Through her he encountered a group of intellectual Anglo-Catholic clergy, including Charles Gore, Henry Scott Holland, Percy Dearmer, and Conrad Noel. Oddie argues persuasively, using evidence from Chesterton’s uncollected works in the Anglo-Catholic journal The Commonwealth, as well as the diaries and letters of Frances Chesterton, that Chesterton’s explicitly Christian and self-consciously Catholic writing in the early 1900s was due to the influence of these men—not Belloc, as often supposed. Chesterton imbibed their basically Catholic theology while rejecting their socialism and their anti-Rome arguments. Likening him to Newman, Oddie notes that from this point “Chesterton’s theological Odyssey was conducted with an Anglican map and guided by post-Tractarian charts.”
Chesterton found his way rather quickly. By 1900 he had embraced not only a belief in Christ’s divinity, but the reality of miracles, though he remained uncommitted as far as the differences between Protestant and Catholic views. While Chesterton “always maintained an uncommitted posture whenever he could,” at a certain point this “neutrality” between the two was abandoned. “[B]y 1903 (and probably sooner),” writes Oddie, “the connection had been made: ‘orthodoxy’ now meant the Catholic tradition as it was understood from within a particular Anglican perspective.”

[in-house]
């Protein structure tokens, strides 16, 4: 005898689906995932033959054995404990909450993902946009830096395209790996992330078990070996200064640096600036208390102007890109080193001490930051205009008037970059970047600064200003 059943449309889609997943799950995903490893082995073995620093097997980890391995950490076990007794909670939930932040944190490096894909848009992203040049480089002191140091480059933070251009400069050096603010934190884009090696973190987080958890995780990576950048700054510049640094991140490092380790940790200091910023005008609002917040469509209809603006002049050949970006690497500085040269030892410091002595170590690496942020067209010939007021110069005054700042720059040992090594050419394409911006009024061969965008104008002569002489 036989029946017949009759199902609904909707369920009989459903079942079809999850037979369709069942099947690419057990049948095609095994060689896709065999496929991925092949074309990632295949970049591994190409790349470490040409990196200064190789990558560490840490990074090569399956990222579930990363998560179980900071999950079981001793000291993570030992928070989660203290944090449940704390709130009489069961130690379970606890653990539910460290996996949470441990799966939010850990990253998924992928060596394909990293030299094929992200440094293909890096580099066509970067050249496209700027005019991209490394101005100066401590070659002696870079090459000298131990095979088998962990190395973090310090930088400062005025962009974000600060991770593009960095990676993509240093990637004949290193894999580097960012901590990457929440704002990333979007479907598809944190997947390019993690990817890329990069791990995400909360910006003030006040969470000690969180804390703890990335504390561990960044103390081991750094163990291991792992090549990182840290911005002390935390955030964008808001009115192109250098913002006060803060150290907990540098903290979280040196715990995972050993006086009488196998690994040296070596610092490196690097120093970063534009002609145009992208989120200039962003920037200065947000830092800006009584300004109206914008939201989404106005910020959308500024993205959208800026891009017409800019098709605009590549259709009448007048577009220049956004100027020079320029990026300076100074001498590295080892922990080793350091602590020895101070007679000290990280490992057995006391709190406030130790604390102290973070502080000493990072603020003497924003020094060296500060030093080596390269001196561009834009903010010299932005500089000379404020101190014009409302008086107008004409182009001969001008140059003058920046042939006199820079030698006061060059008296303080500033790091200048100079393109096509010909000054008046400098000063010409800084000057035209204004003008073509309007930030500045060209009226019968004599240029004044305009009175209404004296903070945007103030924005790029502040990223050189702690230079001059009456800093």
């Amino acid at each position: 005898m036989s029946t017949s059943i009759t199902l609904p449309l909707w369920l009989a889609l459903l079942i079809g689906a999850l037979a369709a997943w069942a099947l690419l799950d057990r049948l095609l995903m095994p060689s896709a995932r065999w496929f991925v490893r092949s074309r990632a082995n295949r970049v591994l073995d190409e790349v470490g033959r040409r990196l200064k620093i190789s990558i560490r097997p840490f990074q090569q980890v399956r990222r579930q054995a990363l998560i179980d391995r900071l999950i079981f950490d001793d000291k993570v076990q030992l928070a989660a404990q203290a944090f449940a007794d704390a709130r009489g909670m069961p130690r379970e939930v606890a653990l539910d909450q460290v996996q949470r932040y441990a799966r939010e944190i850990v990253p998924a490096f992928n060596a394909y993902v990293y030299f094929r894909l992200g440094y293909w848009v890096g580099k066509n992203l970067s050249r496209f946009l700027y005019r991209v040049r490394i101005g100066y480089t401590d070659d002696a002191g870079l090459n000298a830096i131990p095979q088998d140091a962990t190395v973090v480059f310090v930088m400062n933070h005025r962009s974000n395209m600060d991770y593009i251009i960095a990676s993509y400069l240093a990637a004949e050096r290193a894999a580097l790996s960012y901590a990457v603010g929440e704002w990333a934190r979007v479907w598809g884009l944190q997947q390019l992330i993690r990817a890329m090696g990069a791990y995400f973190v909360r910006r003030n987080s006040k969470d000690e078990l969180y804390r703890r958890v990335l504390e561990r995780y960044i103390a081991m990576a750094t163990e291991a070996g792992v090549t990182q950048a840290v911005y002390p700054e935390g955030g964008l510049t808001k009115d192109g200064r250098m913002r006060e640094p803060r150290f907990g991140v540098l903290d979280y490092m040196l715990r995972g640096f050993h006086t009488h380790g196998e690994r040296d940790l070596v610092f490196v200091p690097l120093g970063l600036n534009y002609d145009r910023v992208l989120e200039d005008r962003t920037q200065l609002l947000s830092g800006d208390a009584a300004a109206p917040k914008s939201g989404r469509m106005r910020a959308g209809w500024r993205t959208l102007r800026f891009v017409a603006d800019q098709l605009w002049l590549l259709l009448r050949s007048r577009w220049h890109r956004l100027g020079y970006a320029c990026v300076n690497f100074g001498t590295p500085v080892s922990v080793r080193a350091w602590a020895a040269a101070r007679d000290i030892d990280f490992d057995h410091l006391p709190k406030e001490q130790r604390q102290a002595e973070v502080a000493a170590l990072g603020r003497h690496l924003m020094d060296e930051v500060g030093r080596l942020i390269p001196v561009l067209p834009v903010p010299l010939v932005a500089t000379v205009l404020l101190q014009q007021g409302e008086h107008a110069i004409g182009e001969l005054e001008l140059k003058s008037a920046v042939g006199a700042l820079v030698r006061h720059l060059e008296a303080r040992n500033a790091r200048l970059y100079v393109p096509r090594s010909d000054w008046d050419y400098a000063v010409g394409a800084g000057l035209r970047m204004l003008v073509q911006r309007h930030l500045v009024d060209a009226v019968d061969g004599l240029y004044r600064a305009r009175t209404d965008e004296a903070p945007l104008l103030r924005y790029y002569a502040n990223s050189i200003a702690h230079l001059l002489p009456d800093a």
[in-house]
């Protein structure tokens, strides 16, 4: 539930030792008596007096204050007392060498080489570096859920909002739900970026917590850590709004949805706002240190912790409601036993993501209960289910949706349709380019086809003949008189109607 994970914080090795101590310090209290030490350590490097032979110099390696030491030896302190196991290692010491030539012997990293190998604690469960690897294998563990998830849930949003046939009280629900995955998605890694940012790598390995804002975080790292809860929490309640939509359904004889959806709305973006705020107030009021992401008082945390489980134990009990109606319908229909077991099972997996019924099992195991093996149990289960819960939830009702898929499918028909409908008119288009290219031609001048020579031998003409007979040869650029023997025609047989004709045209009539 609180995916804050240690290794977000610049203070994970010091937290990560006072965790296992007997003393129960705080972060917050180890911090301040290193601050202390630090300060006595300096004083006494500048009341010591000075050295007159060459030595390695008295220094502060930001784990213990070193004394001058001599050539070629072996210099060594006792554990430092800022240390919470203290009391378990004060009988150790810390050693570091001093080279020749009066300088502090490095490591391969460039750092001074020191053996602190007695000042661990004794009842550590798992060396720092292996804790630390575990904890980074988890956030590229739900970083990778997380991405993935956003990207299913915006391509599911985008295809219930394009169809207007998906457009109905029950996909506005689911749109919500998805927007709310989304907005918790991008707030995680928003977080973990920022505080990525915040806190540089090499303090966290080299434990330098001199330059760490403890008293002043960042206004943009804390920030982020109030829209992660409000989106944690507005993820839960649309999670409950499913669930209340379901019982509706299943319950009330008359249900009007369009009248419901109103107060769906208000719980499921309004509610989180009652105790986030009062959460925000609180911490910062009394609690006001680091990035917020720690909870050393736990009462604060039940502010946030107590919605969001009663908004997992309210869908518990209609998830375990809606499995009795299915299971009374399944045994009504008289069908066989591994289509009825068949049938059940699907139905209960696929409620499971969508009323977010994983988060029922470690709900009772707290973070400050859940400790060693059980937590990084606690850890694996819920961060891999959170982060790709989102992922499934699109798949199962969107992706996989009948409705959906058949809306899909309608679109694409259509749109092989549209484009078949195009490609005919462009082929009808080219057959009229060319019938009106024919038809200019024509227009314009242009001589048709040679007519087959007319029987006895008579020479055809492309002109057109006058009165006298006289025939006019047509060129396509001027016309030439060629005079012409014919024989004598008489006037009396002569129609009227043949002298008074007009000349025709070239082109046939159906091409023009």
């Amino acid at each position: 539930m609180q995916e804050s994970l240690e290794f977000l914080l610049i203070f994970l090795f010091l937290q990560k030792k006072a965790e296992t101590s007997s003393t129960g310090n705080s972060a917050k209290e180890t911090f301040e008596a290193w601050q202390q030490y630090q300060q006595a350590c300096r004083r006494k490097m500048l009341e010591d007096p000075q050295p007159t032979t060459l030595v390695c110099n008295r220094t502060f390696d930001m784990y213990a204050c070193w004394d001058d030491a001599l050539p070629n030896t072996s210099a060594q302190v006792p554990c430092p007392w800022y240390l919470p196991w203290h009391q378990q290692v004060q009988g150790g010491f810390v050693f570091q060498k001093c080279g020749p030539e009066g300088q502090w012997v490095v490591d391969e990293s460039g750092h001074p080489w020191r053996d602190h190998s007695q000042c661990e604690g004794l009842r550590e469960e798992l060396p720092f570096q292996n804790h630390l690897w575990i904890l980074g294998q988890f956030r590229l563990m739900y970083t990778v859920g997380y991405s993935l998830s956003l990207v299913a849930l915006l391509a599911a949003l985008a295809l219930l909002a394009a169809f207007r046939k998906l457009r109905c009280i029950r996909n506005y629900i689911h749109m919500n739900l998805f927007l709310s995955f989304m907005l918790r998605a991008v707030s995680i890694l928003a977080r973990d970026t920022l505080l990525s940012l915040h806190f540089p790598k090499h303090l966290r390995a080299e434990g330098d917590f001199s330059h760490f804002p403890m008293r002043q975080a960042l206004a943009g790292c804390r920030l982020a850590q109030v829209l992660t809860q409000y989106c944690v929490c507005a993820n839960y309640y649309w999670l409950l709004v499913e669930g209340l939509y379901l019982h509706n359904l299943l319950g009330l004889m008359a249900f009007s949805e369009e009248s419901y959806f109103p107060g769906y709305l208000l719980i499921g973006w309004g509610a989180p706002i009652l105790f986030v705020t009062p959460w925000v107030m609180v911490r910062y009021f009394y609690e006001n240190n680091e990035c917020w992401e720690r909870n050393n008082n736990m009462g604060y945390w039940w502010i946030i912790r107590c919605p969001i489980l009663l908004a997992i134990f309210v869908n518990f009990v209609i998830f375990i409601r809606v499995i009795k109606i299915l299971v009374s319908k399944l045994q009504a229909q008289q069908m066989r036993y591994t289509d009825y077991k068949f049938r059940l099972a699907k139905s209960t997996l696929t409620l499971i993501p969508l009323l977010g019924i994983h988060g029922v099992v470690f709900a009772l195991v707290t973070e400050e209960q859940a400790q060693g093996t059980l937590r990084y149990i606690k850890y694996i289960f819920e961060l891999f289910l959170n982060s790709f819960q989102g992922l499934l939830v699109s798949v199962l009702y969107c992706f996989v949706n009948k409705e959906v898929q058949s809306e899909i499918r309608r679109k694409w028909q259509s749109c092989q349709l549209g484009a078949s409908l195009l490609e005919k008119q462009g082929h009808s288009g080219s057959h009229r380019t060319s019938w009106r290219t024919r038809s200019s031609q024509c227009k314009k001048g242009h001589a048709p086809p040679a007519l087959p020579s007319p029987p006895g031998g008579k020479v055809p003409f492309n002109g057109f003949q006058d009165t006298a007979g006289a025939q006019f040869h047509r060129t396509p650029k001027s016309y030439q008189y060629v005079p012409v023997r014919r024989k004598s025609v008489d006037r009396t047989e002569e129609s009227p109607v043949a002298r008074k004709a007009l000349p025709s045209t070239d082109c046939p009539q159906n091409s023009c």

From this point even Chesterton’s anti-imperialist political arguments were increasingly argued in specifically Catholic sacramental language and, in situations where he thought it appropriate, he could reveal that he “saw Protestantism as being in a kind of alliance with the unbelief of Huxley and Blatchford.”
Oddie’s volume will challenge many: those who see Chesterton’s orthodoxy as simply Protestant “mere Christianity,” those averse to the idea of attaining to full Catholic truth by Anglican means, and, of course, those academics responsible for the “embargo” on Chesterton study. Its conclusions even break down the comparisons with Dr. Johnson. The former was a wise man and a wit, while the latter, as Gilson said, was “one of the deepest thinkers who ever existed.”